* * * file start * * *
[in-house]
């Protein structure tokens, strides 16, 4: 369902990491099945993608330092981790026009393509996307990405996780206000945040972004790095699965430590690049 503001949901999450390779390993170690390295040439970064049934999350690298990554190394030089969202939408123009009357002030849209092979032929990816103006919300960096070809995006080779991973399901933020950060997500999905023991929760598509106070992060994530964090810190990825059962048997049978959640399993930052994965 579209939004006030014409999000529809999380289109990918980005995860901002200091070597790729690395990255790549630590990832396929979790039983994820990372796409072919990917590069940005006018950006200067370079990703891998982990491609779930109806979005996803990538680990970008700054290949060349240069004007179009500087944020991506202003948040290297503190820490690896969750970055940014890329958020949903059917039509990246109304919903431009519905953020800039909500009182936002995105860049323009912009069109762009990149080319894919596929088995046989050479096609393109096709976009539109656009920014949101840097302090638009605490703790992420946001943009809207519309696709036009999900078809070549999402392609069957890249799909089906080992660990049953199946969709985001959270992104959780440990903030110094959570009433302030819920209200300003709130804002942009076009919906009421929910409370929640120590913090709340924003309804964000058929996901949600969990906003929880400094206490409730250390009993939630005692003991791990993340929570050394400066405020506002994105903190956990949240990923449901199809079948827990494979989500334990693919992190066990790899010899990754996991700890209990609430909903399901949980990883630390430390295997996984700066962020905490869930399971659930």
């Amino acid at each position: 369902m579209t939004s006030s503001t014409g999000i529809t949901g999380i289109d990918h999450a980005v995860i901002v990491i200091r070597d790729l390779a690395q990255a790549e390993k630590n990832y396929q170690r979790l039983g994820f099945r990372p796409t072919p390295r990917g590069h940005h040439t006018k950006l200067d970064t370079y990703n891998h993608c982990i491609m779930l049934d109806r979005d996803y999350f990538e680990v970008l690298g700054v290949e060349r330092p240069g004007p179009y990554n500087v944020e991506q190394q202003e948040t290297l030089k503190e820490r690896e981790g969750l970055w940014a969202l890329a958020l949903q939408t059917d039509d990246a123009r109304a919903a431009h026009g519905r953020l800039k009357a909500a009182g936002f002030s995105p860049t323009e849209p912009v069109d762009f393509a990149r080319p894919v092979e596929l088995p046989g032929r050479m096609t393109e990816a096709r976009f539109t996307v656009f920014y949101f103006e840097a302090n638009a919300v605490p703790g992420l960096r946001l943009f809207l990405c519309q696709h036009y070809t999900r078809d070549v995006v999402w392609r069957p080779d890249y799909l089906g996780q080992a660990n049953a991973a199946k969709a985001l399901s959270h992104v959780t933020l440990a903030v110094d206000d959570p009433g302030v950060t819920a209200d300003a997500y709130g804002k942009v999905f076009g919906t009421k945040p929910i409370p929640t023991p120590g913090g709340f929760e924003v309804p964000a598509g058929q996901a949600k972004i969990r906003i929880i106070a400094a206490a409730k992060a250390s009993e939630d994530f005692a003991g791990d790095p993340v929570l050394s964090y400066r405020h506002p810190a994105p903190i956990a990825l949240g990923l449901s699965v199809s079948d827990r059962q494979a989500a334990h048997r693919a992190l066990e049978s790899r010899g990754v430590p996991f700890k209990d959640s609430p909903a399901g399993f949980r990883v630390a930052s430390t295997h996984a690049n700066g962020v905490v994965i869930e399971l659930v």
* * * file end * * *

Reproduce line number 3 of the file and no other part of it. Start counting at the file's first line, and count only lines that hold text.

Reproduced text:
């Amino acid at each position: 369902m579209t939004s006030s503001t014409g999000i529809t949901g999380i289109d990918h999450a980005v995860i901002v990491i200091r070597d790729l390779a690395q990255a790549e390993k630590n990832y396929q170690r979790l039983g994820f099945r990372p796409t072919p390295r990917g590069h940005h040439t006018k950006l200067d970064t370079y990703n891998h993608c982990i491609m779930l049934d109806r979005d996803y999350f990538e680990v970008l690298g700054v290949e060349r330092p240069g004007p179009y990554n500087v944020e991506q190394q202003e948040t290297l030089k503190e820490r690896e981790g969750l970055w940014a969202l890329a958020l949903q939408t059917d039509d990246a123009r109304a919903a431009h026009g519905r953020l800039k009357a909500a009182g936002f002030s995105p860049t323009e849209p912009v069109d762009f393509a990149r080319p894919v092979e596929l088995p046989g032929r050479m096609t393109e990816a096709r976009f539109t996307v656009f920014y949101f103006e840097a302090n638009a919300v605490p703790g992420l960096r946001l943009f809207l990405c519309q696709h036009y070809t999900r078809d070549v995006v999402w392609r069957p080779d890249y799909l089906g996780q080992a660990n049953a991973a199946k969709a985001l399901s959270h992104v959780t933020l440990a903030v110094d206000d959570p009433g302030v950060t819920a209200d300003a997500y709130g804002k942009v999905f076009g919906t009421k945040p929910i409370p929640t023991p120590g913090g709340f929760e924003v309804p964000a598509g058929q996901a949600k972004i969990r906003i929880i106070a400094a206490a409730k992060a250390s009993e939630d994530f005692a003991g791990d790095p993340v929570l050394s964090y400066r405020h506002p810190a994105p903190i956990a990825l949240g990923l449901s699965v199809s079948d827990r059962q494979a989500a334990h048997r693919a992190l066990e049978s790899r010899g990754v430590p996991f700890k209990d959640s609430p909903a399901g399993f949980r990883v630390a930052s430390t295997h996984a690049n700066g962020v905490v994965i869930e399971l659930v």